• You should ensure you have enough of the medication you need to keep you going for several days.
  • Pack a few essential items in your car boot to make sure you’re ready in case of getting stuck in wintry weather – this can include a torch, in-car phone charger, warm clothes and blankets, high-visibility clothing, jump leads, food and drink, and a shovel for snow. It can also be helpful to keep a first aid kit in your car.

Put together an emergency kit of items at home

This could include:

  • Battery or wind-up torch – torches are safer than candles.
  • Portable power bank for charging your mobile phone.
  • Battery or wind-up radio to get updates during a power cut – a car radio can be used, however in severe weather it might be safer to stay inside. 
  • Spare batteries for torches and radio and a backup battery for any medical equipment you rely on.
  • A first aid kit (or some first aid items) including items such as waterproof plasters, bandages, a thermometer, antiseptic, eyewash solution, sterile dressings and gloves, medical tape for dressings, and tweezers.
  • Hand sanitiser and wet wipes for hygiene purposes when the water is off.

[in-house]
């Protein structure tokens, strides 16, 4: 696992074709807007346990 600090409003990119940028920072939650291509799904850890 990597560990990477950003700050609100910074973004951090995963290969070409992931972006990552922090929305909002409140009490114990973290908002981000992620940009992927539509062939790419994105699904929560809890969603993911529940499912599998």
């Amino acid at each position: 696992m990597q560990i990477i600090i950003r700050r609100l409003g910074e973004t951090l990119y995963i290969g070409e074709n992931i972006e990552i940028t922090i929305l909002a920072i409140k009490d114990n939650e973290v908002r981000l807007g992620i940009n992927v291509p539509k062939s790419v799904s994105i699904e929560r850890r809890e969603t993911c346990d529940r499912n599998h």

• Bottled water – there is no standard figure for this as emergencies can vary in duration and people use different amounts. A minimum of 2.5-3 litres of drinking water per person per day is recommended by the World Health Organisation for survival. 10 litres per person per day will make you more comfortable by also providing for basic cooking and hygiene needs. Additional water might be needed to make up baby formula, for medical devices and for pets.
  • Non-perishable food that doesn’t need cooking, such as ready-to-eat tinned meat, fruit or vegetables (and a tin opener). As with water, how much you need will vary based on your own circumstances. Don’t forget food for pets.
  • Baby supplies such as nappies and baby formula – ready made or ‘ready-to-feed’ formula is best as you may not be able to boil water.

Rather than buying all the items at once, you could just add to your emergency kit when you are able and build it up over time.